Parishioners are Stunned by Arrest of a Priest

By Nadine Brozan
The New York Times
October 11, 1999

In April, Miriam Garay had her four children baptized by the Rev. Morgan Kuhl at St. Mary of the Assumption Roman Catholic Church on the north shore of Staten Island. Yesterday, she was there again, stunned to learn that the priest who had blessed her family's entrance into Catholicism had been arrested, accused of trying to have a sexual liaison with a teen-age boy.

''Now my 10-year-old son is asking me a lot of questions,'' Ms. Garay said after attending Mass. ''He doesn't want to come to catechism class. He wants to know if Father Morgan did something bad, and I just don't know what to tell him. I'll try to find answers, but I don't know.''

In fact, the worshipers who came to the 146-year-old church in Port Richmond yesterday seemed at a loss to explain how their priest had come to be arrested on Tuesday in a park in Perth Amboy, N.J. The authorities said he had been expecting to meet an on-line correspondent he had assumed was a 15-year-old boy, but who was really an undercover F.B.I. agent.

According to the Federal Bureau of Investigation, agents had been communicating with Father Kuhl on the Internet since April, pretending to be teen-age boys, and he had tried to set up meetings with them.

After Father Kuhl was arrested in Washington Park in Perth Amboy, agents found four unopened packages of condoms in his car, The Associated Press reported. The agents also found a printout of an E-mail message one of them had sent confirming plans to meet at the bleachers in the park, according to the A.P.

Father Kuhl was charged with interstate travel to have sex with a minor, which carries a sentence of up to 10 years in prison. He was arraigned in United States District Court in Trenton, where Magistrate John J. Hughes released him on a $50,000 bond and ordered him confined to the church's rectory.

Father Kuhl, 32, was the administrative priest at St. Mary's and was said to be under serious consideration for the post of pastor, or leader of the parish. Ordained in 1993, he came to St. Mary's in November from Holy Child Church in the Annandale section of Staten Island, where he was a parochial vicar, or assistant priest.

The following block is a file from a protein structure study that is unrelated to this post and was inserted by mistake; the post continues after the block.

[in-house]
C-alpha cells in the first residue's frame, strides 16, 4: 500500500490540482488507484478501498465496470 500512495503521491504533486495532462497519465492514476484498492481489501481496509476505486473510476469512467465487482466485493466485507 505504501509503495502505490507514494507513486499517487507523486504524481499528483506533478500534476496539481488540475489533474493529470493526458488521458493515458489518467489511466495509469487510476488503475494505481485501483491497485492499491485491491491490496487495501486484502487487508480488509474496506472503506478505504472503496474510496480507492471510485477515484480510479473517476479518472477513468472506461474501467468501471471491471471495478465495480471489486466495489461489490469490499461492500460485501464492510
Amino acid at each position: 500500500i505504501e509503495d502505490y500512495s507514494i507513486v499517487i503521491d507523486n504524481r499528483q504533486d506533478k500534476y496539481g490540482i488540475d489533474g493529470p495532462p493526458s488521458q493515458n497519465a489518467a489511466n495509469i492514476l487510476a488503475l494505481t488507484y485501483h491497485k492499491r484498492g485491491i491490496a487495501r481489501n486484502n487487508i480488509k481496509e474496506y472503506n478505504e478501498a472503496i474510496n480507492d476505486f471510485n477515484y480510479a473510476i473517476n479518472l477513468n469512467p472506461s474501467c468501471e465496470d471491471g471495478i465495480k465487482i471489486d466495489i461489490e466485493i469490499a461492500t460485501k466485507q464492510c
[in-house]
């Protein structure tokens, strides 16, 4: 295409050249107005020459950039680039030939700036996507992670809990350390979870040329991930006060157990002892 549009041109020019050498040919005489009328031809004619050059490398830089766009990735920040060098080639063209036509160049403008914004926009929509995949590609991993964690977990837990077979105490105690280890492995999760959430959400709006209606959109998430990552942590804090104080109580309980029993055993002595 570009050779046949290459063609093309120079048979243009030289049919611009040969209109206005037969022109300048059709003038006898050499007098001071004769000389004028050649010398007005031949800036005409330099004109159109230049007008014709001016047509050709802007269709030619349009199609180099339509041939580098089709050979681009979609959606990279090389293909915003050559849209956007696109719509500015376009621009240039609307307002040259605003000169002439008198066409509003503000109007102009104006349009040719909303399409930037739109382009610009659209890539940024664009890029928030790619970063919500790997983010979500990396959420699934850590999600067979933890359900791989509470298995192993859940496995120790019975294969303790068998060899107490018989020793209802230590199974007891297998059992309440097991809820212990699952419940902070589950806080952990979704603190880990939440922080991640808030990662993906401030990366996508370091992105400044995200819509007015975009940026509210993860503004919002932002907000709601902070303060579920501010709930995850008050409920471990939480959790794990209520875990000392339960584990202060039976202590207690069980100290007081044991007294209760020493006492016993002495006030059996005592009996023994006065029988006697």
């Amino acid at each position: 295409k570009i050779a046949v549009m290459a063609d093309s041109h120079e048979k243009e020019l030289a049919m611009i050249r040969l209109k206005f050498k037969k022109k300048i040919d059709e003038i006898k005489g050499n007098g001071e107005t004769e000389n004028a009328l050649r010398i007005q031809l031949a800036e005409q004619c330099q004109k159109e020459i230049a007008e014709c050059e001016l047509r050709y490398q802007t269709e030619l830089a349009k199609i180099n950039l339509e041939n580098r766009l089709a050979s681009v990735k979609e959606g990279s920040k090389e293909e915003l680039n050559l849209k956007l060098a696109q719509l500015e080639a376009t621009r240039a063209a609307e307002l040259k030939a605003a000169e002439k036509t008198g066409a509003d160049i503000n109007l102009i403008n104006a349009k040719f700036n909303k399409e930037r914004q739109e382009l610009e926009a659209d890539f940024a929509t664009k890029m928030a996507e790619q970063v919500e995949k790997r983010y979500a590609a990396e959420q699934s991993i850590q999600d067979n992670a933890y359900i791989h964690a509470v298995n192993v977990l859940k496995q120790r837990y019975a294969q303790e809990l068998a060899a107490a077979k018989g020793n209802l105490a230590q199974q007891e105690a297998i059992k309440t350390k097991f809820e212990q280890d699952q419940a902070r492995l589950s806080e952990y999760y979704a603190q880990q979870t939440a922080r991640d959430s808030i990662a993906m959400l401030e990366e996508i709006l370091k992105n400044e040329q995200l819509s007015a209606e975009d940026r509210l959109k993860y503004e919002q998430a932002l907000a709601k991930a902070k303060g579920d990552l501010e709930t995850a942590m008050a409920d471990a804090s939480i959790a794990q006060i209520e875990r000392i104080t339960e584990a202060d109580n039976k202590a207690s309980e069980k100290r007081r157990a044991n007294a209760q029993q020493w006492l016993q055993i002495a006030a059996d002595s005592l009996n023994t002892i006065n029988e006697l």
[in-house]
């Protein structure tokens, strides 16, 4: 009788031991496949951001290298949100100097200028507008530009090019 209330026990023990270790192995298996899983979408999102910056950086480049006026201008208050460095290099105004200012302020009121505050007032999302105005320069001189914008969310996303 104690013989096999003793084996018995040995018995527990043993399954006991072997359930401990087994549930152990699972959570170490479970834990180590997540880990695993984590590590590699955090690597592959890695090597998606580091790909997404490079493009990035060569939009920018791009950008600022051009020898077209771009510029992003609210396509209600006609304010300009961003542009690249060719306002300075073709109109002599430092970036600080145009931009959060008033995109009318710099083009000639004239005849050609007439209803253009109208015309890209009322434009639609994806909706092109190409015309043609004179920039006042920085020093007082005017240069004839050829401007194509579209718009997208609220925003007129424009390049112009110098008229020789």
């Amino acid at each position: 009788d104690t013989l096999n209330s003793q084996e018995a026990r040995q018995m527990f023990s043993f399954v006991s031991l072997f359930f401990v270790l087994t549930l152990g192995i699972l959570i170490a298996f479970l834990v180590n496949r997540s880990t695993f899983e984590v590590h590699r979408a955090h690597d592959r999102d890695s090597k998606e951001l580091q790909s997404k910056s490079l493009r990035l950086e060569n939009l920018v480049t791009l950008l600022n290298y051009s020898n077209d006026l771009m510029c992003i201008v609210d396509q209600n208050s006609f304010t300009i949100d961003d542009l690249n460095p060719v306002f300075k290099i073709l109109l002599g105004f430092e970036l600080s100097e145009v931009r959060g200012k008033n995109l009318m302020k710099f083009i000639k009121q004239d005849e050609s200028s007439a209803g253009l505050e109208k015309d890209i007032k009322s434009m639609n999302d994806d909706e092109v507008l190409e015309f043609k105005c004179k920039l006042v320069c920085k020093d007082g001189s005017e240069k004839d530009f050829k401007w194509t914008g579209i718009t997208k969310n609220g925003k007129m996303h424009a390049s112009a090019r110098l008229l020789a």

''The fact he was named an administrator only five years after ordination shows tremendous confidence in him,'' said Joseph Zwilling, a spokesman for the Roman Catholic Archdiocese of New York. ''Somewhere down the road, he would have been considered for pastor.''

Though he was relatively new at St. Mary's, a congregation of about 500 people, many of them Mexican, Father Kuhl had already earned much respect and affection, parishioners said. He did not officiate at the Spanish-language services because his knowledge of the language was limited, but he went to Mexico in the summer to try to master it.

''He's a fine young man, a fine young man,'' Matteo Lumetta said as he waited for the English-language Mass to begin. ''I couldn't believe it.''

Mr. Lumetta, 72, has attended services at St. Mary's for 50 years and sent his four children to its school, which is now closed. ''Something like this brings people out,'' he added. ''It unites a parish.''

Luis Soto, 15, said he had never noticed anything unusual about the priest's behavior.

''He was nice, but there was never any suggestion of anything else,'' he said ''I shared my thoughts with him. I confessed to him.''

The shock expressed yesterday was not confined to the laity.

The Rev. Mark Oguamanam, a visiting priest from Nigeria, arrived just as the news about Father Kuhl was spreading. ''It was a big shock, he said. ''What affects one priest affects all of us.''

Msgr. Edward O'Donnell, vice chancellor for priest personnel at the New York Archdiocese, addressed the congregation yesterday. He tried to calm an elderly woman who told him in a quivering voice: ''I feel as if I've lost someone. I feel like a waif.''

Speaking in English and Spanish, the monsignor asked anyone who wanted to discuss Father Kuhl or offer information to call him at the chancellery in Manhattan.

''We are deeply pained by the devastating report,'' he said. ''Prior to this, there was not a hint that Father Morgan might have a problem. We are taking steps to give him the psychological and legal help he needs, but we also want to address the pain and hurt in the parish.''

The Rev. William Harder, who served in Father Kuhl's post several years ago, returned Friday to take over administration of the church.

Asked what steps he thought necessary to help the church heal, he said, ''It's a mystery to me how it will take place, but I trust it will.''
















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